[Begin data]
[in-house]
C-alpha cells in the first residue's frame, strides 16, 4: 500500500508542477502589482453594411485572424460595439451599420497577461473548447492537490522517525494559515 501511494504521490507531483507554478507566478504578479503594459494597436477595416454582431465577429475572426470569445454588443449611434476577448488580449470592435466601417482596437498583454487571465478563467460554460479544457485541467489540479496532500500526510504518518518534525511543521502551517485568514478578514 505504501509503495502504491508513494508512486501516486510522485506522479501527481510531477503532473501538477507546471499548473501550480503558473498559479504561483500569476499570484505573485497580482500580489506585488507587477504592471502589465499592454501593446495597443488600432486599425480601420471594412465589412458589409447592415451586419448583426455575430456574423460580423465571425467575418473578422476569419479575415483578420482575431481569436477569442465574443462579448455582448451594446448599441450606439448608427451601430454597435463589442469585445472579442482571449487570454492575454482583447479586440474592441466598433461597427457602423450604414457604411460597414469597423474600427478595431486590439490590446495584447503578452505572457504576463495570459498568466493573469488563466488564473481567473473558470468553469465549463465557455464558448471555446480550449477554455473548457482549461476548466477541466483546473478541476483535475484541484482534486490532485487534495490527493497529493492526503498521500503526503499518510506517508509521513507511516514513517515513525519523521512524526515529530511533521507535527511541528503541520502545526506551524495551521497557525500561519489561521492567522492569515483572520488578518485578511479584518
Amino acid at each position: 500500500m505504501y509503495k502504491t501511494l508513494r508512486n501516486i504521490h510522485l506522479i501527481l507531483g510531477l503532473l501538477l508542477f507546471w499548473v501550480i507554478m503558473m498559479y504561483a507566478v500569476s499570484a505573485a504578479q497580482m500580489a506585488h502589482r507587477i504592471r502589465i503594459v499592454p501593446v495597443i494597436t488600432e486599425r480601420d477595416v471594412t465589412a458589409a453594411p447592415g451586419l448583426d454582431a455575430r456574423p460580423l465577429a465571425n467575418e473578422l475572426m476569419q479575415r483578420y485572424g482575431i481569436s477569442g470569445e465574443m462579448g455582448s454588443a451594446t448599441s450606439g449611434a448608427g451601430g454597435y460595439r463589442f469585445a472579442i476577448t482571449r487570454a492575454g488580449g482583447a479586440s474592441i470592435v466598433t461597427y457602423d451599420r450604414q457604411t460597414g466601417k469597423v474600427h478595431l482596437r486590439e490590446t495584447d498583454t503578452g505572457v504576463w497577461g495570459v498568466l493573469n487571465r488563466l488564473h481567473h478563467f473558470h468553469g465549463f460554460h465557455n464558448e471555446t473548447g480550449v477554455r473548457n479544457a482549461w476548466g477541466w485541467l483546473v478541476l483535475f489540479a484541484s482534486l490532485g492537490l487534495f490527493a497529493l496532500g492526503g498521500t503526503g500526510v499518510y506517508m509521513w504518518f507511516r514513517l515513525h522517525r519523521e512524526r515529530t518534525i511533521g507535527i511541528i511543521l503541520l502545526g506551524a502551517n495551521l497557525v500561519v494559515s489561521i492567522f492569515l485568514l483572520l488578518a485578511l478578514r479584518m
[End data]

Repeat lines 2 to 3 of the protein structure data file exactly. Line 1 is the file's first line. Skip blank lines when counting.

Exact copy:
C-alpha cells in the first residue's frame, strides 16, 4: 500500500508542477502589482453594411485572424460595439451599420497577461473548447492537490522517525494559515 501511494504521490507531483507554478507566478504578479503594459494597436477595416454582431465577429475572426470569445454588443449611434476577448488580449470592435466601417482596437498583454487571465478563467460554460479544457485541467489540479496532500500526510504518518518534525511543521502551517485568514478578514 505504501509503495502504491508513494508512486501516486510522485506522479501527481510531477503532473501538477507546471499548473501550480503558473498559479504561483500569476499570484505573485497580482500580489506585488507587477504592471502589465499592454501593446495597443488600432486599425480601420471594412465589412458589409447592415451586419448583426455575430456574423460580423465571425467575418473578422476569419479575415483578420482575431481569436477569442465574443462579448455582448451594446448599441450606439448608427451601430454597435463589442469585445472579442482571449487570454492575454482583447479586440474592441466598433461597427457602423450604414457604411460597414469597423474600427478595431486590439490590446495584447503578452505572457504576463495570459498568466493573469488563466488564473481567473473558470468553469465549463465557455464558448471555446480550449477554455473548457482549461476548466477541466483546473478541476483535475484541484482534486490532485487534495490527493497529493492526503498521500503526503499518510506517508509521513507511516514513517515513525519523521512524526515529530511533521507535527511541528503541520502545526506551524495551521497557525500561519489561521492567522492569515483572520488578518485578511479584518
Amino acid at each position: 500500500m505504501y509503495k502504491t501511494l508513494r508512486n501516486i504521490h510522485l506522479i501527481l507531483g510531477l503532473l501538477l508542477f507546471w499548473v501550480i507554478m503558473m498559479y504561483a507566478v500569476s499570484a505573485a504578479q497580482m500580489a506585488h502589482r507587477i504592471r502589465i503594459v499592454p501593446v495597443i494597436t488600432e486599425r480601420d477595416v471594412t465589412a458589409a453594411p447592415g451586419l448583426d454582431a455575430r456574423p460580423l465577429a465571425n467575418e473578422l475572426m476569419q479575415r483578420y485572424g482575431i481569436s477569442g470569445e465574443m462579448g455582448s454588443a451594446t448599441s450606439g449611434a448608427g451601430g454597435y460595439r463589442f469585445a472579442i476577448t482571449r487570454a492575454g488580449g482583447a479586440s474592441i470592435v466598433t461597427y457602423d451599420r450604414q457604411t460597414g466601417k469597423v474600427h478595431l482596437r486590439e490590446t495584447d498583454t503578452g505572457v504576463w497577461g495570459v498568466l493573469n487571465r488563466l488564473h481567473h478563467f473558470h468553469g465549463f460554460h465557455n464558448e471555446t473548447g480550449v477554455r473548457n479544457a482549461w476548466g477541466w485541467l483546473v478541476l483535475f489540479a484541484s482534486l490532485g492537490l487534495f490527493a497529493l496532500g492526503g498521500t503526503g500526510v499518510y506517508m509521513w504518518f507511516r514513517l515513525h522517525r519523521e512524526r515529530t518534525i511533521g507535527i511541528i511543521l503541520l502545526g506551524a502551517n495551521l497557525v500561519v494559515s489561521i492567522f492569515l485568514l483572520l488578518a485578511l478578514r479584518m